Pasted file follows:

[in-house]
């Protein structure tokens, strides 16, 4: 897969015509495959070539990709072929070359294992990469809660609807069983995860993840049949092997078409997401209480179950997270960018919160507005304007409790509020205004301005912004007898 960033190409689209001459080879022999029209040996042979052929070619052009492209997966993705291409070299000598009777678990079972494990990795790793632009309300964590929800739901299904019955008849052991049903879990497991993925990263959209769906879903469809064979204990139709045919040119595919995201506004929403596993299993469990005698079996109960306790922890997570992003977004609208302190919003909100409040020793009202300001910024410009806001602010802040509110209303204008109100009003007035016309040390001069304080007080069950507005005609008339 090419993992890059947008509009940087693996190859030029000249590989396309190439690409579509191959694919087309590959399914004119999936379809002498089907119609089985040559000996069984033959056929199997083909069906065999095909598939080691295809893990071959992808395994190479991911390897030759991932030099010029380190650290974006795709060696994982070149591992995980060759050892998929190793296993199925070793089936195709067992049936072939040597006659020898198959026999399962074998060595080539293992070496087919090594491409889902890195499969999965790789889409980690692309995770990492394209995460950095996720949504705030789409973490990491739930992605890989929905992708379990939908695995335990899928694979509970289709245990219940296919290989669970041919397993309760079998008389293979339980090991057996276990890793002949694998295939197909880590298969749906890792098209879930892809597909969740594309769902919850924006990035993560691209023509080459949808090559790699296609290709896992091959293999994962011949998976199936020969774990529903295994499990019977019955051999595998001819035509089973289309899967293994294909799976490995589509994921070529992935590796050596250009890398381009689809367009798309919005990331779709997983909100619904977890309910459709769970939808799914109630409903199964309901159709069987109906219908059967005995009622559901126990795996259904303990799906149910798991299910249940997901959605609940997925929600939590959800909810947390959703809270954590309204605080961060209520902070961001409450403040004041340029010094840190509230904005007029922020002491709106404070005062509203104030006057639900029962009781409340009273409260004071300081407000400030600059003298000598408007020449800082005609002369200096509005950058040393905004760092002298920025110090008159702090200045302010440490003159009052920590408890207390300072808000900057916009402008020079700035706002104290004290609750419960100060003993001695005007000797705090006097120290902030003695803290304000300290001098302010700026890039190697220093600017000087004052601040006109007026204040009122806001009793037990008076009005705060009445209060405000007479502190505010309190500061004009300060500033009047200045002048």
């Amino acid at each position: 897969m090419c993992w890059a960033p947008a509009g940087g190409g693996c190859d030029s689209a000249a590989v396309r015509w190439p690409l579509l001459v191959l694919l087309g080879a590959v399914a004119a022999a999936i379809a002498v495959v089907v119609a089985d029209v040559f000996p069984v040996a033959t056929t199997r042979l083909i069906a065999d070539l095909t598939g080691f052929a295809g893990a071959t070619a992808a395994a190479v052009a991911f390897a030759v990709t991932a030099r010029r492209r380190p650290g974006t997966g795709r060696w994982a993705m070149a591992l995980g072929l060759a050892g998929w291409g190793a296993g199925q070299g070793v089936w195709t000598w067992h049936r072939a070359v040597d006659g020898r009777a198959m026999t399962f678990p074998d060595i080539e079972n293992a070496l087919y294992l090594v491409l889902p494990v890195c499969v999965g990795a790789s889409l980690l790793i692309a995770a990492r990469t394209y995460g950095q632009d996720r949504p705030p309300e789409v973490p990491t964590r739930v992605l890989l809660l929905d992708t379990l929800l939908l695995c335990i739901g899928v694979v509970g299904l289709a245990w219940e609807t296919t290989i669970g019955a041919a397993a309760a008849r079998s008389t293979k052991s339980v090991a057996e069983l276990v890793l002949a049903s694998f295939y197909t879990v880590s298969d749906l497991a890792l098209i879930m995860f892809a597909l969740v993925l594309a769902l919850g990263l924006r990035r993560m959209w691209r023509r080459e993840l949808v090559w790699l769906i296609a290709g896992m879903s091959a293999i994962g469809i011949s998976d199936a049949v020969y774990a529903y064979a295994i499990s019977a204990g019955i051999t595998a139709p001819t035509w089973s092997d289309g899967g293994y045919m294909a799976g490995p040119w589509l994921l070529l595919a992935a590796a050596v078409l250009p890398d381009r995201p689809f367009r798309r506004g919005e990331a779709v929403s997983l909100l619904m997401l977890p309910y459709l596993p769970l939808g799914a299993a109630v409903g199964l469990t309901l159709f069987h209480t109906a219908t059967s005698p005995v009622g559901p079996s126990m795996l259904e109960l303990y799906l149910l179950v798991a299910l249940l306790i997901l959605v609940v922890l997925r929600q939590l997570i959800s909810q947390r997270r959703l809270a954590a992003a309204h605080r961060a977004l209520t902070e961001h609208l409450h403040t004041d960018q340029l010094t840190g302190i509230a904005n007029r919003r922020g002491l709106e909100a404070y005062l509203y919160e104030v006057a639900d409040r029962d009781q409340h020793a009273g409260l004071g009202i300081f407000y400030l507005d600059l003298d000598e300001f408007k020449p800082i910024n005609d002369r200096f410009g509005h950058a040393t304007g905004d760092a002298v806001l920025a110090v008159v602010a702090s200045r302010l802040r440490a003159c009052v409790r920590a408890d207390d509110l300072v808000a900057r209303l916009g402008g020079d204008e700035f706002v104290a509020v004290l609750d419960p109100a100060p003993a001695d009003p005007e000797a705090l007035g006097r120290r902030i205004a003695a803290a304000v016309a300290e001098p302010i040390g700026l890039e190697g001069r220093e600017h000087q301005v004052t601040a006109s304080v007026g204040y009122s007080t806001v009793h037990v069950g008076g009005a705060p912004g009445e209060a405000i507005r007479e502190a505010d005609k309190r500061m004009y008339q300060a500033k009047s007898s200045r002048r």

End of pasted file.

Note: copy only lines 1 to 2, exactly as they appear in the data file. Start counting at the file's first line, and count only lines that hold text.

[in-house]
């Protein structure tokens, strides 16, 4: 897969015509495959070539990709072929070359294992990469809660609807069983995860993840049949092997078409997401209480179950997270960018919160507005304007409790509020205004301005912004007898 960033190409689209001459080879022999029209040996042979052929070619052009492209997966993705291409070299000598009777678990079972494990990795790793632009309300964590929800739901299904019955008849052991049903879990497991993925990263959209769906879903469809064979204990139709045919040119595919995201506004929403596993299993469990005698079996109960306790922890997570992003977004609208302190919003909100409040020793009202300001910024410009806001602010802040509110209303204008109100009003007035016309040390001069304080007080069950507005005609008339 090419993992890059947008509009940087693996190859030029000249590989396309190439690409579509191959694919087309590959399914004119999936379809002498089907119609089985040559000996069984033959056929199997083909069906065999095909598939080691295809893990071959992808395994190479991911390897030759991932030099010029380190650290974006795709060696994982070149591992995980060759050892998929190793296993199925070793089936195709067992049936072939040597006659020898198959026999399962074998060595080539293992070496087919090594491409889902890195499969999965790789889409980690692309995770990492394209995460950095996720949504705030789409973490990491739930992605890989929905992708379990939908695995335990899928694979509970289709245990219940296919290989669970041919397993309760079998008389293979339980090991057996276990890793002949694998295939197909880590298969749906890792098209879930892809597909969740594309769902919850924006990035993560691209023509080459949808090559790699296609290709896992091959293999994962011949998976199936020969774990529903295994499990019977019955051999595998001819035509089973289309899967293994294909799976490995589509994921070529992935590796050596250009890398381009689809367009798309919005990331779709997983909100619904977890309910459709769970939808799914109630409903199964309901159709069987109906219908059967005995009622559901126990795996259904303990799906149910798991299910249940997901959605609940997925929600939590959800909810947390959703809270954590309204605080961060209520902070961001409450403040004041340029010094840190509230904005007029922020002491709106404070005062509203104030006057639900029962009781409340009273409260004071300081407000400030600059003298000598408007020449800082005609002369200096509005950058040393905004760092002298920025110090008159702090200045302010440490003159009052920590408890207390300072808000900057916009402008020079700035706002104290004290609750419960100060003993001695005007000797705090006097120290902030003695803290304000300290001098302010700026890039190697220093600017000087004052601040006109007026204040009122806001009793037990008076009005705060009445209060405000007479502190505010309190500061004009300060500033009047200045002048």